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Report: CIA, DoD doctors ‘designed and participated’ in torture programs

A new report describes how the US 'war on terror' deployed CIA and Department of Defense doctors in the service of torture. The Taskforce on Preserving Medical Professionalism in National Security Detention Centres found that the CIA even used testimony from doctors to convince the Justice Department that specific torture techniques were 'medically acceptable.' This 'medical' advice likely helped to shape the infamous torture memos, many of them written by Bush administration DOJ official John Yoo.

The Institute on Medicine as a Profession, which along with the Open Society Foundations provided some funding for the taskforce, says the report

details how DoD and CIA policies institutionalized a variety of interventions by military and intelligence agency doctors and psychologists that breach ethical standards to promote well-being and avoid harm. These interventions included: 
 
• Involvement in abusive interrogation; consulting on conditions of confinement to increase the disorientation and anxiety of detainees; 
• Using medical information for interrogation purposes; and 
• Force-feeding of hunger strikers. 
 
In addition, the group says that DoD policies and practices impeded the ability to provide detainees with appropriate medical care and to report abuses against detainees under recognized international standards. The report explains how agencies facilitated these practices by adopting rules for military health personnel that substantially deviate from ethical standards traditionally applied to civilian medical personnel. 
The Guardian reports that after 9/11,

Medical professionals were in effect told that their ethical mantra "first do no harm" did not apply, because they were not treating people who were ill.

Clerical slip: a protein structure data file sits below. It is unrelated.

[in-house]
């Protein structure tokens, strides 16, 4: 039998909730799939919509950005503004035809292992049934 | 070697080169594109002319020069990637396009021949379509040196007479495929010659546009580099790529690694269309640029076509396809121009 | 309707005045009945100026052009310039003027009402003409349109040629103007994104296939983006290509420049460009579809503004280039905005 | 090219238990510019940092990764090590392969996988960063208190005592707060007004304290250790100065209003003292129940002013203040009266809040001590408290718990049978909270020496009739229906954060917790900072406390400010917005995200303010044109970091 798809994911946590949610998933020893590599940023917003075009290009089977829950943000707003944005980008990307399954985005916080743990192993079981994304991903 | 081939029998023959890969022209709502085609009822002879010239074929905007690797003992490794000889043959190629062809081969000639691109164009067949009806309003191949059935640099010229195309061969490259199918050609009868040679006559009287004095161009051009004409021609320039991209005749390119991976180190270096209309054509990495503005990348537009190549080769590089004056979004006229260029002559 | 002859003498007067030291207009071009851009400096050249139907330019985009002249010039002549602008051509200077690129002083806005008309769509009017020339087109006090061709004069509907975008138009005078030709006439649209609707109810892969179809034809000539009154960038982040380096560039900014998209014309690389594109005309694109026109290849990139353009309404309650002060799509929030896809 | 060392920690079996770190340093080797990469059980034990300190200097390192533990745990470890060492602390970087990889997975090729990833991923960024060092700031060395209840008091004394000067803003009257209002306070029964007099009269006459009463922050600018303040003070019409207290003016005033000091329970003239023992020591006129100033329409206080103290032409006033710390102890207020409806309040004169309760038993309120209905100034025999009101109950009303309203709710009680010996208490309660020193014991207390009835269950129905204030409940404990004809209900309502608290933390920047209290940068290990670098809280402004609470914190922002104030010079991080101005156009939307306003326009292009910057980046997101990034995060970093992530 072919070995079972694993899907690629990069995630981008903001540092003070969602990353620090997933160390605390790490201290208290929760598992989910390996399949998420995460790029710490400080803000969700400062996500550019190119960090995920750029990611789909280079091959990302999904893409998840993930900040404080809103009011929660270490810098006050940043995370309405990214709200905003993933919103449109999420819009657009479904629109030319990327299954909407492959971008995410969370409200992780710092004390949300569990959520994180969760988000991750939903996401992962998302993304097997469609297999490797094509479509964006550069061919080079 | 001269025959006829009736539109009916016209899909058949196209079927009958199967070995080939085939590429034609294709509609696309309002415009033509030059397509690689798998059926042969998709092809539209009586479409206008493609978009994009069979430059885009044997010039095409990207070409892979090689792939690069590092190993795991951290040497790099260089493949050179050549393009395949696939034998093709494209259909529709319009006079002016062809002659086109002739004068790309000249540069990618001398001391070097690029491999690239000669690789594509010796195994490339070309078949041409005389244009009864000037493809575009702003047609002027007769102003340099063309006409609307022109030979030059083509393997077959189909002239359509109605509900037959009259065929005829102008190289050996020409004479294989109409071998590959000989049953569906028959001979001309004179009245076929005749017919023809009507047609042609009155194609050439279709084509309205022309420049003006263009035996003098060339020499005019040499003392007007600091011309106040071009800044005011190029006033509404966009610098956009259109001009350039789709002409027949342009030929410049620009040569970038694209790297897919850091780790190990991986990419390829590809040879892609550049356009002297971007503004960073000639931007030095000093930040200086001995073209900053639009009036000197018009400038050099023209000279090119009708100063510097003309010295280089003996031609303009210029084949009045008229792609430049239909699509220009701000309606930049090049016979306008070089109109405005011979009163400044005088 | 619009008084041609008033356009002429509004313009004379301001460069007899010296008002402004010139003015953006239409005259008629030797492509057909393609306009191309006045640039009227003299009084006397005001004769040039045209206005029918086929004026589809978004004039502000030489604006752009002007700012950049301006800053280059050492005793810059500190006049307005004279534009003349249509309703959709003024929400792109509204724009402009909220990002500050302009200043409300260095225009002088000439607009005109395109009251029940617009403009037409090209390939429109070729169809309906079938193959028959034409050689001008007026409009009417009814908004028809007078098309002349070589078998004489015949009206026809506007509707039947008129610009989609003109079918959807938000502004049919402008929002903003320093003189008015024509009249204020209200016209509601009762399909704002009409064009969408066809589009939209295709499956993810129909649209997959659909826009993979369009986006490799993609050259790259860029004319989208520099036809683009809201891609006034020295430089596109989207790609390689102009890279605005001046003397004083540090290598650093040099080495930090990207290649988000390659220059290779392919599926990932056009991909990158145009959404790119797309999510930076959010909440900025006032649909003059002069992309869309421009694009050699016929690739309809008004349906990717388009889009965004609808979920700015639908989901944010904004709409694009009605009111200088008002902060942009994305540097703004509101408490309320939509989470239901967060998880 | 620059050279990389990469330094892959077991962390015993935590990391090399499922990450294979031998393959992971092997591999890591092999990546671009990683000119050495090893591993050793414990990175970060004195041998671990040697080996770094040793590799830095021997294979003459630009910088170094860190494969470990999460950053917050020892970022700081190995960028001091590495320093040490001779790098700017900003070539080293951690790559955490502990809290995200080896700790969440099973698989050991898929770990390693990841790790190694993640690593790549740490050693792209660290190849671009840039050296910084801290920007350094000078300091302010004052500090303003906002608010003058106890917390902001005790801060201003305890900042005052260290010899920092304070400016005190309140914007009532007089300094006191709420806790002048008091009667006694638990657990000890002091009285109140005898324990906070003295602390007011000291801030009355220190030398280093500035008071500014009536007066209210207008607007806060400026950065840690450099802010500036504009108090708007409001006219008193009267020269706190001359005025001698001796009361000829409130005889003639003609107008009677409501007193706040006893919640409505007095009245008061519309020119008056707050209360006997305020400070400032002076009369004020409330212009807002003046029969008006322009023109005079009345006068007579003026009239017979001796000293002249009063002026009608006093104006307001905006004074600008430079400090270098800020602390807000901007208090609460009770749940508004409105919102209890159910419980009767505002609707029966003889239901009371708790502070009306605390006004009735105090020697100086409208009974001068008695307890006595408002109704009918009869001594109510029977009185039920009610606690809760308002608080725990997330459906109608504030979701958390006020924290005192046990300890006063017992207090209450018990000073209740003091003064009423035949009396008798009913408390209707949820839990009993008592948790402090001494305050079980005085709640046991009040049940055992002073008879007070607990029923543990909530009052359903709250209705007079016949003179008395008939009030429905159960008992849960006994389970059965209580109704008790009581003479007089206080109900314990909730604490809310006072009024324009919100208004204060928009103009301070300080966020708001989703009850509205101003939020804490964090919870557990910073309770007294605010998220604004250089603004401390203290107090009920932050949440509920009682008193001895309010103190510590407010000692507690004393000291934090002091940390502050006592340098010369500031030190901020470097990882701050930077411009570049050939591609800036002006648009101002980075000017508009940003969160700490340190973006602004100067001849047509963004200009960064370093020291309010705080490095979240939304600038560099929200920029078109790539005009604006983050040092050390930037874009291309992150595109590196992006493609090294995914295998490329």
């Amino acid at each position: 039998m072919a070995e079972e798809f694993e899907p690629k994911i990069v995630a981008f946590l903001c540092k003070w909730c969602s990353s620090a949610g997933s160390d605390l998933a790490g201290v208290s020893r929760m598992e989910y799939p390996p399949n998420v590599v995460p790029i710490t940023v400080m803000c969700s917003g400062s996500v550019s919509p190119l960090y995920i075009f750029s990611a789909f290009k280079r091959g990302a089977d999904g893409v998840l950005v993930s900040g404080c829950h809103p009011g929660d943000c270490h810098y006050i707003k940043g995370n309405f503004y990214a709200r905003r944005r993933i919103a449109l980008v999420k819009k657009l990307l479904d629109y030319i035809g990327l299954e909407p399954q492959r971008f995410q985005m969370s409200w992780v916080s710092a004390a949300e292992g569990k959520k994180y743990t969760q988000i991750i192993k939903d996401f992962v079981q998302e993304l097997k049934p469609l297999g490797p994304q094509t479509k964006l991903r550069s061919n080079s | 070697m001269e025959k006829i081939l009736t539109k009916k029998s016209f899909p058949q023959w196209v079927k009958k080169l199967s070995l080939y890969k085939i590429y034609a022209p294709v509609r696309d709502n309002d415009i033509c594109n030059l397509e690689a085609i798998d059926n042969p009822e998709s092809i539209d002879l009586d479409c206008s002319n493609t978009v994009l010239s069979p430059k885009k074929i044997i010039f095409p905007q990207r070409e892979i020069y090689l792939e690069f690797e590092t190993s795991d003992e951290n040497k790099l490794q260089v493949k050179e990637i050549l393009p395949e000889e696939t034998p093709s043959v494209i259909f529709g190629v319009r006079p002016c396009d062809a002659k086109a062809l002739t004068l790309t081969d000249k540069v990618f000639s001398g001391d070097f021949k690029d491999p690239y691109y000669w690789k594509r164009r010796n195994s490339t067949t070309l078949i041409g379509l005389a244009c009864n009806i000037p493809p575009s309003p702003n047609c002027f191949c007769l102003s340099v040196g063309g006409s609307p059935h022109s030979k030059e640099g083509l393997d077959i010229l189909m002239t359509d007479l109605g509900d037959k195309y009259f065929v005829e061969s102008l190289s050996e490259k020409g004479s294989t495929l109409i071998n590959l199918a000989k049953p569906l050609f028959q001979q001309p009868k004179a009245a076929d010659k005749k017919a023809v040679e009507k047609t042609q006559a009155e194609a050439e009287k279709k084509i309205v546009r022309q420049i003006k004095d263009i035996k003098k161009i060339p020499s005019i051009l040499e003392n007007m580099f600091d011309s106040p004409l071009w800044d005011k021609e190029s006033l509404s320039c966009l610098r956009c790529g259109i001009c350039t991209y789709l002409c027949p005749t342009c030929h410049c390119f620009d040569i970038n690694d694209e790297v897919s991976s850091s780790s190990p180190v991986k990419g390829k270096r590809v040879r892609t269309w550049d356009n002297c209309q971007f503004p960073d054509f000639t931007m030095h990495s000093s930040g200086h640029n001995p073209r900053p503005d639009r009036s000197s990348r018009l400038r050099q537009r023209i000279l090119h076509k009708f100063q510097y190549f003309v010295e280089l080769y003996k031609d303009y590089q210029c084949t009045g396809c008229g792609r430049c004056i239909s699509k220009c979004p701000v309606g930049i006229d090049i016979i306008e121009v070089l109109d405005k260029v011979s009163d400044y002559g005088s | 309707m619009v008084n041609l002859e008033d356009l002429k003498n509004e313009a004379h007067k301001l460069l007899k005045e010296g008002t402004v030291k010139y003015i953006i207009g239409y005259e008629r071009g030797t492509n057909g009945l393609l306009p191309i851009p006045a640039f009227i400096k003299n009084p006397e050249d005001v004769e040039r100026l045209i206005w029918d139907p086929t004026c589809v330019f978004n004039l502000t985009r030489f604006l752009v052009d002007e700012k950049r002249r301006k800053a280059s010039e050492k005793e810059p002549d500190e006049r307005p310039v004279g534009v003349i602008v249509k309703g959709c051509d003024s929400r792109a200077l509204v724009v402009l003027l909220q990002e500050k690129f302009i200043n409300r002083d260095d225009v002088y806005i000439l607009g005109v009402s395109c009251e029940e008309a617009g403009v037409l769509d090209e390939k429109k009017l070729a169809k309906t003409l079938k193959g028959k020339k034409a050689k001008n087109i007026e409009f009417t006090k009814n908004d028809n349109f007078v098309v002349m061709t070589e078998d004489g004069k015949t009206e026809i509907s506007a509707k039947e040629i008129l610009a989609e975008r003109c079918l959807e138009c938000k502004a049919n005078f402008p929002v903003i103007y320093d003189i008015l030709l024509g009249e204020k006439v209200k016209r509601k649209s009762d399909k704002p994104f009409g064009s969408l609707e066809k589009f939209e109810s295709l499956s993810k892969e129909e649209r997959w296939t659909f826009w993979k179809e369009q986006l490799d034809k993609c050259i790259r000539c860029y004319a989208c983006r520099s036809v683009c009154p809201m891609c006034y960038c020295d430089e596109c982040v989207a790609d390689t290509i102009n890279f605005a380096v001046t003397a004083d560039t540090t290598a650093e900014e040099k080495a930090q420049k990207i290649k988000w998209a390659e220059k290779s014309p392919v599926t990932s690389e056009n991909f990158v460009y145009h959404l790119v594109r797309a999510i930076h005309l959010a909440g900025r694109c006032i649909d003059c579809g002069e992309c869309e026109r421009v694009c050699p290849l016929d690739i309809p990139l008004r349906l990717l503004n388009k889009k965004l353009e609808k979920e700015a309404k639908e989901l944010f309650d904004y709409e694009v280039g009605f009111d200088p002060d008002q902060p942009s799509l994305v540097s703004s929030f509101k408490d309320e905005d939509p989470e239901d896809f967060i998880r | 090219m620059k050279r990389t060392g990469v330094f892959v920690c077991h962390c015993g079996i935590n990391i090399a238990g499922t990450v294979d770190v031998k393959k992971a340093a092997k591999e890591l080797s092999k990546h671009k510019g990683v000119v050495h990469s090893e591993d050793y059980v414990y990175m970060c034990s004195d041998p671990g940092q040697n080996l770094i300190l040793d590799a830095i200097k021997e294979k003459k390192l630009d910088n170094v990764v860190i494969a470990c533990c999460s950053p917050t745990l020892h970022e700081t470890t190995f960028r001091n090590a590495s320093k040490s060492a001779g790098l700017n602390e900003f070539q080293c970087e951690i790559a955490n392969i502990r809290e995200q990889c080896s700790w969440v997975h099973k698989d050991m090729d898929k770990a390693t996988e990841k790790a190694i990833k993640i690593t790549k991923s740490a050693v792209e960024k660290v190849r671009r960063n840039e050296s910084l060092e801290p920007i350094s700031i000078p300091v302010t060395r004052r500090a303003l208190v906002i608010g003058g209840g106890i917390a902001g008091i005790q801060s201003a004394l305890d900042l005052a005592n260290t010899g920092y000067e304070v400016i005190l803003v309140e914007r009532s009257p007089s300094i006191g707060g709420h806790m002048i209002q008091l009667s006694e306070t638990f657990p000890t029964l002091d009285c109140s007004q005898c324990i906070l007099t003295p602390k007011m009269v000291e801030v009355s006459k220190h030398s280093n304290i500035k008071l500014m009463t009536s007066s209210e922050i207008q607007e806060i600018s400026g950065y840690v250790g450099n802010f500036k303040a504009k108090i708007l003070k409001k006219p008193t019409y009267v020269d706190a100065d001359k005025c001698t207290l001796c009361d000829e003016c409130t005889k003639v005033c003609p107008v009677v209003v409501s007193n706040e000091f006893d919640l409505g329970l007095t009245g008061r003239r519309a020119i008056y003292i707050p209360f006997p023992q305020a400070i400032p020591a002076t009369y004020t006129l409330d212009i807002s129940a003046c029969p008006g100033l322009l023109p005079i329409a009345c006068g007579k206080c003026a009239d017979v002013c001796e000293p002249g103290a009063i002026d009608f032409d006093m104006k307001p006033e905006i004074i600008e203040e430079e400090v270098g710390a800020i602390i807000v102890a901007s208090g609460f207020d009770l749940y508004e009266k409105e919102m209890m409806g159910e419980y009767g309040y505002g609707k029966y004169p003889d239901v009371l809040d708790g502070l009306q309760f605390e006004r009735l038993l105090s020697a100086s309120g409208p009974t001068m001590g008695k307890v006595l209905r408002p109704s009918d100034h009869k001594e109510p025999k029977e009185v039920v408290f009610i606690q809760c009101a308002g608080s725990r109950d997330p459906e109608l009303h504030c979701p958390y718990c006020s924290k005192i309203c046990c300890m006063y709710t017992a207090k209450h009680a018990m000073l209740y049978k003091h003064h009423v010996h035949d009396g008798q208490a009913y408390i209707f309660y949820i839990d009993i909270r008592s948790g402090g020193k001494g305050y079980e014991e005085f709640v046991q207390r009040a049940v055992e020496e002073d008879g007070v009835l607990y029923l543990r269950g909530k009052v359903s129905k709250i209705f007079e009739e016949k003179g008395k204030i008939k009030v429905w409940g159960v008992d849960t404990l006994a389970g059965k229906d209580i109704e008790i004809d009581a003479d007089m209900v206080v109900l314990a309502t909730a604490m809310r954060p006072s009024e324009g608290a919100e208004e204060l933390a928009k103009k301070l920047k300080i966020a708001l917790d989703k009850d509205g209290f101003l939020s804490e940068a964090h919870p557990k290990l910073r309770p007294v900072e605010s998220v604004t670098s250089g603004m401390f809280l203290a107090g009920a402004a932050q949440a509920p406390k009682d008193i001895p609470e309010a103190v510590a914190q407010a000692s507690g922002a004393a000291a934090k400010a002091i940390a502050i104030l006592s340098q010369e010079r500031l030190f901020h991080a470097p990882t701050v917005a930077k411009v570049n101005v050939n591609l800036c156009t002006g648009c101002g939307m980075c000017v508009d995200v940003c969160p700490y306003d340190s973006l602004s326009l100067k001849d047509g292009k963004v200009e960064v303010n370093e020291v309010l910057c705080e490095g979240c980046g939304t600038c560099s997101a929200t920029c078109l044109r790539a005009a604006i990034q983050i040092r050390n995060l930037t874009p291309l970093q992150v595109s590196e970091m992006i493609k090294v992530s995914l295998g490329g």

The report lays blame primarily on the defence department (DoD) and the CIA, which required their healthcare staff to put aside any scruples in the interests of intelligence gathering and security practices that caused severe harm to detainees, from waterboarding to sleep deprivation and force-feeding.
 
The two-year review by the 19-member taskforce, Ethics Abandoned: Medical Professionalism and Detainee Abuse in the War on Terror…says that the DoD termed those involved in interrogation "safety officers" rather than doctors. Doctors and nurses were required to participate in the force-feeding of prisoners on hunger strike, against the rules of the World Medical Association and the American Medical Association. Doctors and psychologists working for the DoD were required to breach patient confidentiality and share what they knew of the prisoner's physical and psychological condition with interrogators and were used as interrogators themselves. They also failed to comply with recommendations from the army surgeon general on reporting abuse of detainees.
 
The CIA's office of medical services played a critical role in advising the justice department that "enhanced interrogation" methods, such as extended sleep deprivation and waterboarding, which are recognised as forms of torture, were medically acceptable. CIA medical personnel were present when waterboarding was taking place, the taskforce says.
 
Although the DoD has taken steps to address concerns over practices at Guantánamo Bay in recent years, and the CIA has said it no longer has suspects in detention, the taskforce says that these "changed roles for health professionals and anaemic ethical standards" remain.
 
The American Medical Association's Code of Medical Ethics contains an official opinion about torture and doctors, which is posted on the organization's website. It reads in full:
Torture refers to the deliberate, systematic, or wanton administration of cruel, inhumane, and degrading treatments or punishments during imprisonment or detainment.
 
Physicians must oppose and must not participate in torture for any reason. Participation in torture includes, but is not limited to, providing or withholding any services, substances, or knowledge to facilitate the practice of torture. Physicians must not be present when torture is used or threatened.
 
Physicians may treat prisoners or detainees if doing so is in their best interest, but physicians should not treat individuals to verify their health so that torture can begin or continue. Physicians who treat torture victims should not be persecuted. Physicians should help provide support for victims of torture and, whenever possible, strive to change situations in which torture is practiced or the potential for torture is great. 
Massachusetts state senator Jamie Eldridge introduced legislation in Massachusetts that would punish medical professionals who participate in torture. The bill is currently before the Joint Committee on Public Health. 

© 2021 ACLU of Massachusetts.